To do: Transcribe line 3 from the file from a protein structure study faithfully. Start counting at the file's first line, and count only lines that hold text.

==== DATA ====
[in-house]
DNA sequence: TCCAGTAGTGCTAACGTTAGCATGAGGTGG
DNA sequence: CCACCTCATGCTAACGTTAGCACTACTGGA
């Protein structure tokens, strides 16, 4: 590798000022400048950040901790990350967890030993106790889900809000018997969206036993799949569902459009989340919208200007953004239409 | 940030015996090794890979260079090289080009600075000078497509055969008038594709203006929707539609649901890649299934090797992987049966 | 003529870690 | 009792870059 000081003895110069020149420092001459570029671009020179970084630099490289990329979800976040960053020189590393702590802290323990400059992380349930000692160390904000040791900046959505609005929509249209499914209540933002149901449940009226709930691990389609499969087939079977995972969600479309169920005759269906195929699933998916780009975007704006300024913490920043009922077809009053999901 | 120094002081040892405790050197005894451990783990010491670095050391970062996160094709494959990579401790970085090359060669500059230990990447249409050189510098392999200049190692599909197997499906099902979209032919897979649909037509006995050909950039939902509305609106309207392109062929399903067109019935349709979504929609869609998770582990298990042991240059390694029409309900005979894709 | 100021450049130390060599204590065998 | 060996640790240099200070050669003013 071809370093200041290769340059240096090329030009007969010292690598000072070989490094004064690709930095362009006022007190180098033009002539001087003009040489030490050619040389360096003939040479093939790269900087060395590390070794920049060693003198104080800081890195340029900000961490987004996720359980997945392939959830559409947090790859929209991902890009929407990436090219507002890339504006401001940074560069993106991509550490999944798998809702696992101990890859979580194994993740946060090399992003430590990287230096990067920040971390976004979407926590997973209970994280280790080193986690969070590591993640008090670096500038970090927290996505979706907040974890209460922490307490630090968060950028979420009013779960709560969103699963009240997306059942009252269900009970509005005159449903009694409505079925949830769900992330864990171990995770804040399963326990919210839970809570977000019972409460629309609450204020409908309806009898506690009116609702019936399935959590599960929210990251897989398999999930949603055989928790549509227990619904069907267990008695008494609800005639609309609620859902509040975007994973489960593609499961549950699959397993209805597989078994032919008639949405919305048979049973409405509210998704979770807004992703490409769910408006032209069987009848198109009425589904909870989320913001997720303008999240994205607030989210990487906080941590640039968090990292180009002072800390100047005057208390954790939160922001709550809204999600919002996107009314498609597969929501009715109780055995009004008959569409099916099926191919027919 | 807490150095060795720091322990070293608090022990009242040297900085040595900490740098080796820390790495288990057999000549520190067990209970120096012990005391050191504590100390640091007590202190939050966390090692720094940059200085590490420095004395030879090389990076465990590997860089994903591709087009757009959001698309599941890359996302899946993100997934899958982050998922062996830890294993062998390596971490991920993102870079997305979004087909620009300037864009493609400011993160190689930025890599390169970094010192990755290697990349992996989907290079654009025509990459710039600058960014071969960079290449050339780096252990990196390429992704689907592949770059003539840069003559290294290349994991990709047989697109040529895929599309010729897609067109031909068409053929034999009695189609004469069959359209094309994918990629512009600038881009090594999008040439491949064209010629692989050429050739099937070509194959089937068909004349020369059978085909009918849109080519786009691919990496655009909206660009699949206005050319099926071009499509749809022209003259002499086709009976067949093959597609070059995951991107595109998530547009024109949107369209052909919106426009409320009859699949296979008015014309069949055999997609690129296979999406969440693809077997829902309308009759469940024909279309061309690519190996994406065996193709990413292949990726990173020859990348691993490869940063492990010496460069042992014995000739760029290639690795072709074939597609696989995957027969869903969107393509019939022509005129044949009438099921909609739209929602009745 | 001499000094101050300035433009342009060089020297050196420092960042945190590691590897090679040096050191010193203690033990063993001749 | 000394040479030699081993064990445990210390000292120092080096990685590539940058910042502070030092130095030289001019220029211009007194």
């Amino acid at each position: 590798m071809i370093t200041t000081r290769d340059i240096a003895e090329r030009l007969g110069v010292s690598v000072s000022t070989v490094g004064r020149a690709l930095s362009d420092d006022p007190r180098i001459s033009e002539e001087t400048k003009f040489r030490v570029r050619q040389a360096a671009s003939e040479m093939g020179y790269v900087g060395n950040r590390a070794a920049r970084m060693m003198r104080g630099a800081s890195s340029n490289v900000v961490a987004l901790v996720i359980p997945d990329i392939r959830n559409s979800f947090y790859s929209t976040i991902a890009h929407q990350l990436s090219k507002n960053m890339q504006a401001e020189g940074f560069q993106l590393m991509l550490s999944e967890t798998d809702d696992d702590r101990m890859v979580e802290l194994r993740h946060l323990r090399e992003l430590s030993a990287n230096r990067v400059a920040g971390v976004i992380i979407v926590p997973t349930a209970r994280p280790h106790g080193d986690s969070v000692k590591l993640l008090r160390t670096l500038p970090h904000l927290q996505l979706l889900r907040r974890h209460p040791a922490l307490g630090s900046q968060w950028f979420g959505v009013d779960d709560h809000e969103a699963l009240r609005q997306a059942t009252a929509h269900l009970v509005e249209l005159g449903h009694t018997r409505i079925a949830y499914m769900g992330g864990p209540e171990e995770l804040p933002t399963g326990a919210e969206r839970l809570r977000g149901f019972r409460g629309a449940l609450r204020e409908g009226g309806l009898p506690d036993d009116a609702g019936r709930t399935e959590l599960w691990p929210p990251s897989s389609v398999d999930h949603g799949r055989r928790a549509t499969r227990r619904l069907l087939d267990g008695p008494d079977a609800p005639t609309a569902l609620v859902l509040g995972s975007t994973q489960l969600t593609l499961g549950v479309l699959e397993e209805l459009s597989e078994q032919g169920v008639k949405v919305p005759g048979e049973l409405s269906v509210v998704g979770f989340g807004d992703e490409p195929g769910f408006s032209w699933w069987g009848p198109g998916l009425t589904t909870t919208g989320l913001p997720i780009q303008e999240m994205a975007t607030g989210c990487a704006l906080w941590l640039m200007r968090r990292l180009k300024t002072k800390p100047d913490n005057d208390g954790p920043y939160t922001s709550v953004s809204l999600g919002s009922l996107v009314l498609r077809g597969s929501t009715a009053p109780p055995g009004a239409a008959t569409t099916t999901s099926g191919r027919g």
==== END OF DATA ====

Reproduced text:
DNA sequence: CCACCTCATGCTAACGTTAGCACTACTGGA